Letters

Letters 09-26-2016

Welcome To 1984 The Democrat Party, the government education complex, private corporations and foundations, the news media and the allpervasive sports and entertainment industry have incrementally repressed the foundational right of We the People to publicly debate open borders, forced immigration, sanctuary cities and the calamitous destruction of innate gender norms...

Grow Up, Kachadurian Apparently Tom Kachadurian has great words; too bad they make little sense. His Sept. 19 editorial highlights his prevalent beliefs that only Hillary and the Dems are engaged in namecalling and polarizing actions. Huh? What rock does he live under up on Old Mission...

Facts MatterThomas Kachadurian’s “In the Basket” opinion deliberately chooses to twist what Clinton said. He chooses to argue that her basket lumped all into the clearly despicable categories of the racist, sexist, homophobic , etc. segments of the alt right...

Turn Off Fox, Kachadurian I read Thomas Kachadurian’s opinion letter in last week’s issue. It seemed this opinion was the product of someone who offered nothing but what anyone could hear 24/7/365 on Fox News; a one-sided slime job that has been done better by Fox than this writer every day of the year...

Let’s Fix This Political Process Enough! We have been embroiled in the current election cycle for…well, over a year, or is it almost two? What is the benefit of this insanity? Exorbitant amounts of money are spent, candidates are under the microscope day and night, the media – now in action 24/7 – focuses on anything and everything anyone does, and then analyzes until the next event, and on it goes...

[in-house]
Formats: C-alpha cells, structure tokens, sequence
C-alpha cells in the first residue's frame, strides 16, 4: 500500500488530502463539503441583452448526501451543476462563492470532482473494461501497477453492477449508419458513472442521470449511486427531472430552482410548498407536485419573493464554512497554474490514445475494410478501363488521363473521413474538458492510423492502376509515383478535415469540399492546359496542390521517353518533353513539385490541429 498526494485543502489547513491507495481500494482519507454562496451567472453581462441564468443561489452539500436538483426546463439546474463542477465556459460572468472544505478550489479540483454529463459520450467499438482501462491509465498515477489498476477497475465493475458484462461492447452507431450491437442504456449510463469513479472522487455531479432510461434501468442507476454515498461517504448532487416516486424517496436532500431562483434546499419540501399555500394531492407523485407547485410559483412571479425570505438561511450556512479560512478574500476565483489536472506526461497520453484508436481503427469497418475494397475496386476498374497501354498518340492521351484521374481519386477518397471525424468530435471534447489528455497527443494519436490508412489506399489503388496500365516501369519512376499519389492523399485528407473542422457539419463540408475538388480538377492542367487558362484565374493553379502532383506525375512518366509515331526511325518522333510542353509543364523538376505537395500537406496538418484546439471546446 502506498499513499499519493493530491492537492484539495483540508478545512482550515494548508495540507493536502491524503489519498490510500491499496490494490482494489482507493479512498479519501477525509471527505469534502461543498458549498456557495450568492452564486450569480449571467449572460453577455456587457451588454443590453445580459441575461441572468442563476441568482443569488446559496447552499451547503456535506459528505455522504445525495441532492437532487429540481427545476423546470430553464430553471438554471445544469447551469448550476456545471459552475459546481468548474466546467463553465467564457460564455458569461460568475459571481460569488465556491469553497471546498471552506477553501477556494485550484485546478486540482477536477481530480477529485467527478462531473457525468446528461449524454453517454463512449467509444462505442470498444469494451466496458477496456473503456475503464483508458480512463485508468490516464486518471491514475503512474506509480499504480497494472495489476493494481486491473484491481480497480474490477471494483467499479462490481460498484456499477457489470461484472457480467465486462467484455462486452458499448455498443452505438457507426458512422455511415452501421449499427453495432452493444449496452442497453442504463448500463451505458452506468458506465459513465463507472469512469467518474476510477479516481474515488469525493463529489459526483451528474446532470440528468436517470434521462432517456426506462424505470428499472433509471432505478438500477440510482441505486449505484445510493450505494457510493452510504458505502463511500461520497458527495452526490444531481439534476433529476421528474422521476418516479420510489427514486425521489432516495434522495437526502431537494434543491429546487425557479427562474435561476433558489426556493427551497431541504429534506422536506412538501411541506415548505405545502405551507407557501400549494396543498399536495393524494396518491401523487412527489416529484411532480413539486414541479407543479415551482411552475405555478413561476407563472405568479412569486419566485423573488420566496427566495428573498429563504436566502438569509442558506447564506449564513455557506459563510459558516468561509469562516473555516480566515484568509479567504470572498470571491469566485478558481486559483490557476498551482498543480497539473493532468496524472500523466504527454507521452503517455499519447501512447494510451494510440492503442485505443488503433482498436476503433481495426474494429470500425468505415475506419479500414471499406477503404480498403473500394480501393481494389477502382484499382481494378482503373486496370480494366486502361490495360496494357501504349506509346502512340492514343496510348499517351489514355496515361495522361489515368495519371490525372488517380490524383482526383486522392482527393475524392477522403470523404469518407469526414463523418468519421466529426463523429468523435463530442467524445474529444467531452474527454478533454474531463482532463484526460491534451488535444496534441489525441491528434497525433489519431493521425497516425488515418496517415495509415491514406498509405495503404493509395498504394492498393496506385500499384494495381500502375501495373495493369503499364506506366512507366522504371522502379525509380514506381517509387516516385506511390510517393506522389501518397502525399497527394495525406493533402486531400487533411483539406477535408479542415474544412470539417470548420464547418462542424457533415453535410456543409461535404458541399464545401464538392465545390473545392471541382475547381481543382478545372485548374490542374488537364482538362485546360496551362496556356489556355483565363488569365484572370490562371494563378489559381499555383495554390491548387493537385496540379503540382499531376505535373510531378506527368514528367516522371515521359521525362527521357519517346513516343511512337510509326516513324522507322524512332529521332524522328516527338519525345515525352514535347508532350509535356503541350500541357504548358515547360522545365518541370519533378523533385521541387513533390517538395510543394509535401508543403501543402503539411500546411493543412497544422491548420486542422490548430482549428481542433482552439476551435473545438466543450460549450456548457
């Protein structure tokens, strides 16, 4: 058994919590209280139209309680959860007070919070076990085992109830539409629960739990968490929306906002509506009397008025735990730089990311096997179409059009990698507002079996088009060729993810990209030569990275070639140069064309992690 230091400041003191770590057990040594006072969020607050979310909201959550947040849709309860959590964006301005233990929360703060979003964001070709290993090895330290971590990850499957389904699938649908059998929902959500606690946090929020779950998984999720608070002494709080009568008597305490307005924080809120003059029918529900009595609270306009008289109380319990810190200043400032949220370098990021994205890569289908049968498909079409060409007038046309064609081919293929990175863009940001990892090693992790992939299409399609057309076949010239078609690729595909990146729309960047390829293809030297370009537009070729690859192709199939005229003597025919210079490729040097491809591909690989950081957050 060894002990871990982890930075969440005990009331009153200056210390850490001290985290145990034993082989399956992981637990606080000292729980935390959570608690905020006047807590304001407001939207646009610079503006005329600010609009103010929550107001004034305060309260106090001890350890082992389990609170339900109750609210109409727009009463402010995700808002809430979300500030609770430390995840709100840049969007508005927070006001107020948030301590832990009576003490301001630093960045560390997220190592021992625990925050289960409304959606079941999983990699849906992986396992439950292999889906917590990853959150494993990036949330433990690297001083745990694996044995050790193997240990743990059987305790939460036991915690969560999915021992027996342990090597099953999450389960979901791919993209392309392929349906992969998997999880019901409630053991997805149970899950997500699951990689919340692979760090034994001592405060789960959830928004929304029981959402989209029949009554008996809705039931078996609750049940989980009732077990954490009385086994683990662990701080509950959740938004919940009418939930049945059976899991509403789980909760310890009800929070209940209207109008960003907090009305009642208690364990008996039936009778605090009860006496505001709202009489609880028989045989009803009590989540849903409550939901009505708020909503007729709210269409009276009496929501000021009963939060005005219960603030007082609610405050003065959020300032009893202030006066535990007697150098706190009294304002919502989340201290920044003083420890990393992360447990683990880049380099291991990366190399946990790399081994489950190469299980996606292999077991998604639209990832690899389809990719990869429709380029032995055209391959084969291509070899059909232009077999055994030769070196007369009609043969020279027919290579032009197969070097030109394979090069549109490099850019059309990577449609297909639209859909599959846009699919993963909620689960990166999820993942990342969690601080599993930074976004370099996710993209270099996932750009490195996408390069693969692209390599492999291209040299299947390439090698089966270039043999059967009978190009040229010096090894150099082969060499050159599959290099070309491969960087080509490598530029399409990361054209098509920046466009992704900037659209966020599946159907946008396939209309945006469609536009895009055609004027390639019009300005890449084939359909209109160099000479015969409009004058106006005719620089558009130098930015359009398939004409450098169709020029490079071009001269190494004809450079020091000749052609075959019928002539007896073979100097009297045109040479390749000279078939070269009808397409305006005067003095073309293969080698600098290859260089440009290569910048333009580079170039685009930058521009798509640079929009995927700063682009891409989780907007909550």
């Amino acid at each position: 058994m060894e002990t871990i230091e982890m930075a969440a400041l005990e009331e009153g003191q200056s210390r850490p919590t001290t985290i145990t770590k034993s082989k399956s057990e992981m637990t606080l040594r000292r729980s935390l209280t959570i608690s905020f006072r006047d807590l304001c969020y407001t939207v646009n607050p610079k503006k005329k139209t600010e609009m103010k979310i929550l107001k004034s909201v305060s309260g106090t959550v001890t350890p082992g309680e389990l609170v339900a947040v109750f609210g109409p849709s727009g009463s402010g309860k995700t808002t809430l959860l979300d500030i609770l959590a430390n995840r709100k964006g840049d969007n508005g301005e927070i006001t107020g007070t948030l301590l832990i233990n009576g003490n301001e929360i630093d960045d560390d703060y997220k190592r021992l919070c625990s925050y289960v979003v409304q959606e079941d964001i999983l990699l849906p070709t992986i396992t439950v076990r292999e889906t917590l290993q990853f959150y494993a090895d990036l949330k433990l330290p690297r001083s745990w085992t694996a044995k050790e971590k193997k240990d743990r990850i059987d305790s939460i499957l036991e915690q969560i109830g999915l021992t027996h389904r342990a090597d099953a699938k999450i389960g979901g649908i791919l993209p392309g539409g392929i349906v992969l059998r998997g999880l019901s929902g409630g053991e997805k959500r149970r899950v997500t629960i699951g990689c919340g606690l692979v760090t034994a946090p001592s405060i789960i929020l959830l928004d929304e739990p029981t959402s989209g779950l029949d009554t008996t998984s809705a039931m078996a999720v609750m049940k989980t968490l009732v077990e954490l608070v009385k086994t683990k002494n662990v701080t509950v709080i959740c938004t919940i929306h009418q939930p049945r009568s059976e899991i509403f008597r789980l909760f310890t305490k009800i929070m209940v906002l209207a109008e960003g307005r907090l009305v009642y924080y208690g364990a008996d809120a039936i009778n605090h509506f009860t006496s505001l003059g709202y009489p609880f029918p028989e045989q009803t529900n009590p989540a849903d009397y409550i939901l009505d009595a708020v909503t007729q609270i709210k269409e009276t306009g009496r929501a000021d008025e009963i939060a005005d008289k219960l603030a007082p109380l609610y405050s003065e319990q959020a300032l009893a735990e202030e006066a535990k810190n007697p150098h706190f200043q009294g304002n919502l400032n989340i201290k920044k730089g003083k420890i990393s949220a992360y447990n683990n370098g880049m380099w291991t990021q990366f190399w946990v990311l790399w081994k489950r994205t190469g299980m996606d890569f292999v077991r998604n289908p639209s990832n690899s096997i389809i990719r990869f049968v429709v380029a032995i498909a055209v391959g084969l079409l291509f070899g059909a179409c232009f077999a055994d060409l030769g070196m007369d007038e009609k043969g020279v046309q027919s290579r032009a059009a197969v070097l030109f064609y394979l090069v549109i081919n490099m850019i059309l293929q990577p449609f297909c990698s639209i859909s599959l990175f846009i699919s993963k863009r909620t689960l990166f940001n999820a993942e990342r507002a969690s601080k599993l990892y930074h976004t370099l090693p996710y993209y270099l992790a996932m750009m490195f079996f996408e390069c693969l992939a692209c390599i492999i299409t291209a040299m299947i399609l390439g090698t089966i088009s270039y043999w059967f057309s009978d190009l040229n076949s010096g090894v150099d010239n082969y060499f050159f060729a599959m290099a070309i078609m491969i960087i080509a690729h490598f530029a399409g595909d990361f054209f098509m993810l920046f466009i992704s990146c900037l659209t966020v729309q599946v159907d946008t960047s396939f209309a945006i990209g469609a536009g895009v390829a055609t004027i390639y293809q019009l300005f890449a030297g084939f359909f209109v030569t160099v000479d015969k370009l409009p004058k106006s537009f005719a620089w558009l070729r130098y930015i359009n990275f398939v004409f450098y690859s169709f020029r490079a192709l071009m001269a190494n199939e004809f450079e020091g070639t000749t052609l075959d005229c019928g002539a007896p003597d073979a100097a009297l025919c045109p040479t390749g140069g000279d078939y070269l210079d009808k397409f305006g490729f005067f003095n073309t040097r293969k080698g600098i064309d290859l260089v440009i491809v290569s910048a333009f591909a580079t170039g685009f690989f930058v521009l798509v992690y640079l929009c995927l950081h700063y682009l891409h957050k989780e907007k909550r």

Can’t Cut Taxes 

We are in a different place today. The slogan, “Making America Great Again” begs the questions, “great for whom?” and “when was it great?” I have claimed my generation has lived in a bubble since WWII, which has offered a prosperity for a majority of the people. The bubble has burst over the last few decades. The jobs which provided a good living for people without a college degree are vanishing. Unions, which looked out for the welfare of employees, have been shrinking. Businesses have sought to produce goods where labor is not expensive...

Wrong About Clinton In response to Thomas Kachadurian’s column, I have to take issue with many of his points. First, his remarks about Ms. Clinton’s statement regarding Trump supporters was misleading. She was referring to a large segment of his supporters, not all. And the sad fact is that her statement was not a “smug notion.” Rather, it was the sad truth, as witnessed by the large turnout of new voters in the primaries and the ugly incidents at so many of his rallies...

Home · Articles · News · Random Thoughts · A soldier‘s tale
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A soldier‘s tale

Robert Downes - May 26th, 2008
Not long ago, I met an old soldier who had made the crossing in the D-Day invasion of June 6, 1944 -- that was 64 years ago. Still as spry as spring at the age of 84, he came over to say hello as I was walking my bike through a local farm market. I’m sorry to say I didn’t catch his name.
“I wish I could ride a bike,” he said. “You save all that money riding a bike. But my joints are all roughed up and I lost my hearing when a cannon went off next to my head at Omaha Beach. You know what you get from the government when you lose your hearing? Not much. And these hearing aids cost $6,000.”
So often, we turn our backs on older people and their stories. But the old soldier was so full of life, I couldn’t resist hearing more.